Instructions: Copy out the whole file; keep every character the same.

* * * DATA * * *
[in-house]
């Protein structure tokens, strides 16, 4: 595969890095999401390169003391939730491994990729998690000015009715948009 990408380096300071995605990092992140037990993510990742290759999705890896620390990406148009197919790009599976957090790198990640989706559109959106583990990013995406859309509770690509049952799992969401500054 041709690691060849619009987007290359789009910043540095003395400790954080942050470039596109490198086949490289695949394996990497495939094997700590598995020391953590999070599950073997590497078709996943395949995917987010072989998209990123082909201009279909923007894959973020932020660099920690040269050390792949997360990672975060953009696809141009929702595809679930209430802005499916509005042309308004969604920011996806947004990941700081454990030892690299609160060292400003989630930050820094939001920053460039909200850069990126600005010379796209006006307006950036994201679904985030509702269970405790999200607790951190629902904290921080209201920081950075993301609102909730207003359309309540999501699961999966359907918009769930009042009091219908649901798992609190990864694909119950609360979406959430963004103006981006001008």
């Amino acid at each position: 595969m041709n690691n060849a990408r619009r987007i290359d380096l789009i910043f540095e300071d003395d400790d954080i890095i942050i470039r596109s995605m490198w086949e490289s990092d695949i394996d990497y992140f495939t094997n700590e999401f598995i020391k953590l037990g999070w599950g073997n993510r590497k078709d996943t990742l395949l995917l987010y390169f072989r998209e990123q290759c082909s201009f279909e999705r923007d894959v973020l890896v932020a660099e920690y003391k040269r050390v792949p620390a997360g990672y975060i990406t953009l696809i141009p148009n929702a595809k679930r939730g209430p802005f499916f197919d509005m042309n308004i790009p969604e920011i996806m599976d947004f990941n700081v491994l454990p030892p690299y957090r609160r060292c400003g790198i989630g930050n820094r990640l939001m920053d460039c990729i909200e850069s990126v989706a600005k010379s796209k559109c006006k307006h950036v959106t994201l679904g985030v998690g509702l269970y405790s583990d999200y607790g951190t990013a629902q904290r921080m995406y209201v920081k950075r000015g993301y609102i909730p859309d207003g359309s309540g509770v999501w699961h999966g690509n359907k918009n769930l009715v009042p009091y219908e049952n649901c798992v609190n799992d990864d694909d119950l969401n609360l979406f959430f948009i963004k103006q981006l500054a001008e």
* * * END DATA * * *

[in-house]
């Protein structure tokens, strides 16, 4: 595969890095999401390169003391939730491994990729998690000015009715948009 990408380096300071995605990092992140037990993510990742290759999705890896620390990406148009197919790009599976957090790198990640989706559109959106583990990013995406859309509770690509049952799992969401500054 041709690691060849619009987007290359789009910043540095003395400790954080942050470039596109490198086949490289695949394996990497495939094997700590598995020391953590999070599950073997590497078709996943395949995917987010072989998209990123082909201009279909923007894959973020932020660099920690040269050390792949997360990672975060953009696809141009929702595809679930209430802005499916509005042309308004969604920011996806947004990941700081454990030892690299609160060292400003989630930050820094939001920053460039909200850069990126600005010379796209006006307006950036994201679904985030509702269970405790999200607790951190629902904290921080209201920081950075993301609102909730207003359309309540999501699961999966359907918009769930009042009091219908649901798992609190990864694909119950609360979406959430963004103006981006001008």
């Amino acid at each position: 595969m041709n690691n060849a990408r619009r987007i290359d380096l789009i910043f540095e300071d003395d400790d954080i890095i942050i470039r596109s995605m490198w086949e490289s990092d695949i394996d990497y992140f495939t094997n700590e999401f598995i020391k953590l037990g999070w599950g073997n993510r590497k078709d996943t990742l395949l995917l987010y390169f072989r998209e990123q290759c082909s201009f279909e999705r923007d894959v973020l890896v932020a660099e920690y003391k040269r050390v792949p620390a997360g990672y975060i990406t953009l696809i141009p148009n929702a595809k679930r939730g209430p802005f499916f197919d509005m042309n308004i790009p969604e920011i996806m599976d947004f990941n700081v491994l454990p030892p690299y957090r609160r060292c400003g790198i989630g930050n820094r990640l939001m920053d460039c990729i909200e850069s990126v989706a600005k010379s796209k559109c006006k307006h950036v959106t994201l679904g985030v998690g509702l269970y405790s583990d999200y607790g951190t990013a629902q904290r921080m995406y209201v920081k950075r000015g993301y609102i909730p859309d207003g359309s309540g509770v999501w699961h999966g690509n359907k918009n769930l009715v009042p009091y219908e049952n649901c798992v609190n799992d990864d694909d119950l969401n609360l979406f959430f948009i963004k103006q981006l500054a001008e």